Monday, March 09, 2009

Mamma Mia the Movie: "to put into some pretty panoramic, beautiful scenes"

Over the weekend I watched "Mamma Mia!" for the third time since it was released last year. This film version of the musical based on the music of Swedish pop group Abba is fast becoming one of my favorite flicks, and not only because the effect of Meryl Streep serenading Pierece Brosnan and vice versa is so horrible it's amazing. The movie as a media text has engaged some very effective techniques in its process of mis en scene. Most awe-inducing of these can be found in the choices of lighting and depth-staging in each scene.

In particular I noticed that the staging throughout had an overwhelmingly deep quality. In addition to the sweeping panoramic views of the film's seaside Greek location (unfortunately photo of this were hard to find), there is rarely a close-up focus on an individual or group of characters that does not include some aspect or detail of setting behind or surrounding it. Always a sandy-colored stone pillar, a backdrop of sparkling aqua seascape or some other scenery finds its way into close-ups of the characters. I believe the reason for this is simply that the setting is so incredibly beautiful that it would be a shame to cut it out of any moment, and so the producers, directors, etc. have kept it in as much as possible.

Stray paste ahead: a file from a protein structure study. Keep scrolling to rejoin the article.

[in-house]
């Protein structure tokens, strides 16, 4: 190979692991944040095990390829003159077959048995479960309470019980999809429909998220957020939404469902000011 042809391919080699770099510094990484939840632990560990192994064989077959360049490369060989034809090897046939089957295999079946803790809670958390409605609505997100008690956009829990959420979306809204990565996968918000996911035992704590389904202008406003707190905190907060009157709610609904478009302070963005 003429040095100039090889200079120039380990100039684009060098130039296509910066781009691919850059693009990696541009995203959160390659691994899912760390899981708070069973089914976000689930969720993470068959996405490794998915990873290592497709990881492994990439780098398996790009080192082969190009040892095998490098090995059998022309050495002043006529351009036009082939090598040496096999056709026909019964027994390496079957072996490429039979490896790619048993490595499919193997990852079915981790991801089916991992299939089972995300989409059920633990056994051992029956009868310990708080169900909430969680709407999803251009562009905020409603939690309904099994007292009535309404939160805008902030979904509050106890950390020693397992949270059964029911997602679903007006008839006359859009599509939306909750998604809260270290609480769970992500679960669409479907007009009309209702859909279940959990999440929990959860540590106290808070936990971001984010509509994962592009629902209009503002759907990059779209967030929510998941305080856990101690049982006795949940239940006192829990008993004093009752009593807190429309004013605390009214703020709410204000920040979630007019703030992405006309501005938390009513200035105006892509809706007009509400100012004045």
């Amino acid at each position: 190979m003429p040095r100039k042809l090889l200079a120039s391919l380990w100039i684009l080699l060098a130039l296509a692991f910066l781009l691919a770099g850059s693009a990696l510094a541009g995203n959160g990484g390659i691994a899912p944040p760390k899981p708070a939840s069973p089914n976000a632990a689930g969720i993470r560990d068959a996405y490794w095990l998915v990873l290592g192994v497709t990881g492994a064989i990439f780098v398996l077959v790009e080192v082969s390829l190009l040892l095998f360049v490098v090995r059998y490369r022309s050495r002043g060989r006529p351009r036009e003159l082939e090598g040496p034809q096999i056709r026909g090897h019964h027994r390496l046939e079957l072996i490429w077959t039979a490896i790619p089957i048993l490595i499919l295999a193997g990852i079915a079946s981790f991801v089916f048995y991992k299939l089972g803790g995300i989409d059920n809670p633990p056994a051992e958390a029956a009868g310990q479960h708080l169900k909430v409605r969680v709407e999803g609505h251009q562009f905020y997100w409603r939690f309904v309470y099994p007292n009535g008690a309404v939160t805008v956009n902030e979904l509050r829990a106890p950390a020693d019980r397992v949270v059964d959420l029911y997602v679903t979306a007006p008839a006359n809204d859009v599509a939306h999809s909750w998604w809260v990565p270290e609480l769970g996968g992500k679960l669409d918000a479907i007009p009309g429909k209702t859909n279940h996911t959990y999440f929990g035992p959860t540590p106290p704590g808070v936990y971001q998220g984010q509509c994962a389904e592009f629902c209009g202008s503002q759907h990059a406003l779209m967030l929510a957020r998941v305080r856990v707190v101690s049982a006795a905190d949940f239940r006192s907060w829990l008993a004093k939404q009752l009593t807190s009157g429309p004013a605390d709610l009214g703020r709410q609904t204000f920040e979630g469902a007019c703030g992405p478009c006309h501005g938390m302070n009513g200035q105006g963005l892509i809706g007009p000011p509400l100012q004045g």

In addition to the depth of the staging, the lighting choices for the film were certainly calculated to produce a very awe-inspiring effect in the audience. The fact that the overwhelming majority of the scenes were shot in very high-key lighting, with relatively little contrast between the light and the shadow in the image, means that the scenes take on a dazzling and dream-like quality. You find yourself thinking, Nowhere could ever be that bright, sunny, cheerful and refreshing all the time. And thus the end result is achieved - the audience is immersed in a fantastical atmosphere they only wish could be real.

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